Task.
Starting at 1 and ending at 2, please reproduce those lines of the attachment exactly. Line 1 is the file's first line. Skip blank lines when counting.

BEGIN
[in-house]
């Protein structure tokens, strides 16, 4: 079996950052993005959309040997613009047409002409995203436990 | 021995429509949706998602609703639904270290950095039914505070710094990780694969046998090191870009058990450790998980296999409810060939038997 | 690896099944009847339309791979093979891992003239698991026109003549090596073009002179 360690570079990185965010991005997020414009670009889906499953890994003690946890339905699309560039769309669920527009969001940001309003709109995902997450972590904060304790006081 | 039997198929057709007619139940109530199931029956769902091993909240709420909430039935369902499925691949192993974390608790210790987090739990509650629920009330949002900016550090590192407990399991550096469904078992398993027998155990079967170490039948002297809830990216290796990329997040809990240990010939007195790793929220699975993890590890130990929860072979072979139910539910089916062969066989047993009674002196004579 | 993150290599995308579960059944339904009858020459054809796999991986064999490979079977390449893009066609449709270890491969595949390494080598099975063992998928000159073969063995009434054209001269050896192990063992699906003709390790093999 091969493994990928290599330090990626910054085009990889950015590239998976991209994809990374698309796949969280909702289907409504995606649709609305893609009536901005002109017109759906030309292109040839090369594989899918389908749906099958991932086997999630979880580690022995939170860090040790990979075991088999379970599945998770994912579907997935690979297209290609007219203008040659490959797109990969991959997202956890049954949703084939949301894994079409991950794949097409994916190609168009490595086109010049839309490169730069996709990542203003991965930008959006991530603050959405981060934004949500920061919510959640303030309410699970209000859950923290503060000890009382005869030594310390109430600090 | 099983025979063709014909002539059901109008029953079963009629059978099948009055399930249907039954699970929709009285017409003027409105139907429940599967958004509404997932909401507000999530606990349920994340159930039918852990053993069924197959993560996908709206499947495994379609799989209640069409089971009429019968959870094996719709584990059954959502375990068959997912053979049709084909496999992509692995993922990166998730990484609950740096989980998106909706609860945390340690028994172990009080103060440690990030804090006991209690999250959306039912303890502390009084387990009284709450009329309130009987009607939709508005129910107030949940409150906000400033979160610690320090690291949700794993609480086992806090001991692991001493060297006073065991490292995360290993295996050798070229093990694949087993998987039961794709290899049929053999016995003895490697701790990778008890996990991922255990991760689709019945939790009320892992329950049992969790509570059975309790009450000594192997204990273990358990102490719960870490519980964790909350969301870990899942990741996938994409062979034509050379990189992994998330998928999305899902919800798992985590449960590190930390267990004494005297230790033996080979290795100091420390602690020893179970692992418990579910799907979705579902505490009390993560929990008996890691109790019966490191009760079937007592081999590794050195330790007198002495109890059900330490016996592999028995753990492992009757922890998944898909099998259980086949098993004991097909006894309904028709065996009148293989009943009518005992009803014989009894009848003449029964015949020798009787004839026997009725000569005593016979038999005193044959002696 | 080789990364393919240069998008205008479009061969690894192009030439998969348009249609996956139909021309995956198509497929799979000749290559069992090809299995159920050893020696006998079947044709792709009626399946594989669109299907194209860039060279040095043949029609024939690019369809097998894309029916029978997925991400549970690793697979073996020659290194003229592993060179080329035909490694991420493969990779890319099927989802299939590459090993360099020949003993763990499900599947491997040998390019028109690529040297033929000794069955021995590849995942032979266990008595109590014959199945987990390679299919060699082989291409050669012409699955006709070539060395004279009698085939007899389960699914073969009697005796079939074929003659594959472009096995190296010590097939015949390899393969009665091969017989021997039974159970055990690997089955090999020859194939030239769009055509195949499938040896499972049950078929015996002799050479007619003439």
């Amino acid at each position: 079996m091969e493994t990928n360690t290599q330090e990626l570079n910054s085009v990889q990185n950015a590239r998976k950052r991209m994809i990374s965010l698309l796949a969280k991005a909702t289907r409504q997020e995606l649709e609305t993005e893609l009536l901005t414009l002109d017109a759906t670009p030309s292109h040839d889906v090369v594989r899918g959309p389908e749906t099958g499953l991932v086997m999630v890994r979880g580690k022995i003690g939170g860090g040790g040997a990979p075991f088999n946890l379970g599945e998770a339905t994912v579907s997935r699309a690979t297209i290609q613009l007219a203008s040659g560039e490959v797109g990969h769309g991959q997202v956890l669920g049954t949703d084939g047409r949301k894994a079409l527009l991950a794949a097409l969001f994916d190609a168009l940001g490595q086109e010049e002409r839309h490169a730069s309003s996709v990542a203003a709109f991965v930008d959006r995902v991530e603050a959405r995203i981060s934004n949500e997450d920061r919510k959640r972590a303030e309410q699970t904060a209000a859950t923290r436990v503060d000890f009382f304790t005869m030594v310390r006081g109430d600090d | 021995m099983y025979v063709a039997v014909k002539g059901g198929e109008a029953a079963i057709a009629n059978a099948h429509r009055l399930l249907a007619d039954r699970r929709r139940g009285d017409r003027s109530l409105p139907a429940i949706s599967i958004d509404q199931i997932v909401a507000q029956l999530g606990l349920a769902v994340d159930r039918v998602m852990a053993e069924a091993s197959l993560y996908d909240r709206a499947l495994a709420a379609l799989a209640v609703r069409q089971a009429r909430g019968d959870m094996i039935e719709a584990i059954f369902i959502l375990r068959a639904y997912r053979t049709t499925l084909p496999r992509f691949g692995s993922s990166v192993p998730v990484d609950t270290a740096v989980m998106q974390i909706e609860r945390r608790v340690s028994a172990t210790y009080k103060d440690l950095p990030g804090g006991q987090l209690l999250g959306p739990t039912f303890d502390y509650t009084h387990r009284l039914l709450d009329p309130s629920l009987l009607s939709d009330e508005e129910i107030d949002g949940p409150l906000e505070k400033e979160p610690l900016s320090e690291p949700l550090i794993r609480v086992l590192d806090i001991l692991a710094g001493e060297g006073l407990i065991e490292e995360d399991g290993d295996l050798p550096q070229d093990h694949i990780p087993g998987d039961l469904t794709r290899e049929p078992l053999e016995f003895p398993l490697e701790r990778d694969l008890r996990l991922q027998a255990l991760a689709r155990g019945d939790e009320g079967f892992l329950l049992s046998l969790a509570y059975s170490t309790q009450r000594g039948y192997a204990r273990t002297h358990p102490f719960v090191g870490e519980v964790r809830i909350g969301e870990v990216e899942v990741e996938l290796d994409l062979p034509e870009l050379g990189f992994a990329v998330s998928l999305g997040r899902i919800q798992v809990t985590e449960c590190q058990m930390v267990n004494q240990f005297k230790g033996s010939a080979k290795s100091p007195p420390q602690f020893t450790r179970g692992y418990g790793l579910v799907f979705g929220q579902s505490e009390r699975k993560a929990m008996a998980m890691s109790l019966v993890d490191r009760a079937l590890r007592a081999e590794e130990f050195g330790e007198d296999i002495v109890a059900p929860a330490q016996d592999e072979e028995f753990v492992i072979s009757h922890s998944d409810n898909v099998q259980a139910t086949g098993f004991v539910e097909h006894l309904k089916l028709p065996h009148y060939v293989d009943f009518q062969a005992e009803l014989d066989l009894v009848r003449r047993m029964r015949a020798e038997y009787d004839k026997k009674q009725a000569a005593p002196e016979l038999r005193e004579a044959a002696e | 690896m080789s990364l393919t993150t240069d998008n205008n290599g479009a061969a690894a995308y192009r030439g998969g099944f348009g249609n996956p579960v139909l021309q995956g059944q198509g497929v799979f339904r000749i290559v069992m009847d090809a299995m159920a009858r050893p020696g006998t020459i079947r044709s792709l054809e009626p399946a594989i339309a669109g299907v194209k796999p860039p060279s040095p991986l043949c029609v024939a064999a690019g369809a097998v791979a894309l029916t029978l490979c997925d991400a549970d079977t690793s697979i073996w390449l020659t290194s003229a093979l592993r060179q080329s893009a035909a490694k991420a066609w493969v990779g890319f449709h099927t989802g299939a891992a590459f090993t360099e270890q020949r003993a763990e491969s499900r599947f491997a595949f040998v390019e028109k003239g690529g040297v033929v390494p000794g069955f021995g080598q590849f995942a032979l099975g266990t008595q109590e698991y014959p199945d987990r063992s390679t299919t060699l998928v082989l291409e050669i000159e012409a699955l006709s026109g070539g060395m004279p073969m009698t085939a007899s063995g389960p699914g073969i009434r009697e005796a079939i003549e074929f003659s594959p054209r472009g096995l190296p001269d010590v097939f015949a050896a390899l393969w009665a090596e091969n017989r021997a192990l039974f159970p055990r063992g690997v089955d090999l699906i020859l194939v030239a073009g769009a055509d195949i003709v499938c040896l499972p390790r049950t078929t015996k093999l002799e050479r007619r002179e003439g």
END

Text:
[in-house]
């Protein structure tokens, strides 16, 4: 079996950052993005959309040997613009047409002409995203436990 | 021995429509949706998602609703639904270290950095039914505070710094990780694969046998090191870009058990450790998980296999409810060939038997 | 690896099944009847339309791979093979891992003239698991026109003549090596073009002179 360690570079990185965010991005997020414009670009889906499953890994003690946890339905699309560039769309669920527009969001940001309003709109995902997450972590904060304790006081 | 039997198929057709007619139940109530199931029956769902091993909240709420909430039935369902499925691949192993974390608790210790987090739990509650629920009330949002900016550090590192407990399991550096469904078992398993027998155990079967170490039948002297809830990216290796990329997040809990240990010939007195790793929220699975993890590890130990929860072979072979139910539910089916062969066989047993009674002196004579 | 993150290599995308579960059944339904009858020459054809796999991986064999490979079977390449893009066609449709270890491969595949390494080598099975063992998928000159073969063995009434054209001269050896192990063992699906003709390790093999 091969493994990928290599330090990626910054085009990889950015590239998976991209994809990374698309796949969280909702289907409504995606649709609305893609009536901005002109017109759906030309292109040839090369594989899918389908749906099958991932086997999630979880580690022995939170860090040790990979075991088999379970599945998770994912579907997935690979297209290609007219203008040659490959797109990969991959997202956890049954949703084939949301894994079409991950794949097409994916190609168009490595086109010049839309490169730069996709990542203003991965930008959006991530603050959405981060934004949500920061919510959640303030309410699970209000859950923290503060000890009382005869030594310390109430600090 | 099983025979063709014909002539059901109008029953079963009629059978099948009055399930249907039954699970929709009285017409003027409105139907429940599967958004509404997932909401507000999530606990349920994340159930039918852990053993069924197959993560996908709206499947495994379609799989209640069409089971009429019968959870094996719709584990059954959502375990068959997912053979049709084909496999992509692995993922990166998730990484609950740096989980998106909706609860945390340690028994172990009080103060440690990030804090006991209690999250959306039912303890502390009084387990009284709450009329309130009987009607939709508005129910107030949940409150906000400033979160610690320090690291949700794993609480086992806090001991692991001493060297006073065991490292995360290993295996050798070229093990694949087993998987039961794709290899049929053999016995003895490697701790990778008890996990991922255990991760689709019945939790009320892992329950049992969790509570059975309790009450000594192997204990273990358990102490719960870490519980964790909350969301870990899942990741996938994409062979034509050379990189992994998330998928999305899902919800798992985590449960590190930390267990004494005297230790033996080979290795100091420390602690020893179970692992418990579910799907979705579902505490009390993560929990008996890691109790019966490191009760079937007592081999590794050195330790007198002495109890059900330490016996592999028995753990492992009757922890998944898909099998259980086949098993004991097909006894309904028709065996009148293989009943009518005992009803014989009894009848003449029964015949020798009787004839026997009725000569005593016979038999005193044959002696 | 080789990364393919240069998008205008479009061969690894192009030439998969348009249609996956139909021309995956198509497929799979000749290559069992090809299995159920050893020696006998079947044709792709009626399946594989669109299907194209860039060279040095043949029609024939690019369809097998894309029916029978997925991400549970690793697979073996020659290194003229592993060179080329035909490694991420493969990779890319099927989802299939590459090993360099020949003993763990499900599947491997040998390019028109690529040297033929000794069955021995590849995942032979266990008595109590014959199945987990390679299919060699082989291409050669012409699955006709070539060395004279009698085939007899389960699914073969009697005796079939074929003659594959472009096995190296010590097939015949390899393969009665091969017989021997039974159970055990690997089955090999020859194939030239769009055509195949499938040896499972049950078929015996002799050479007619003439």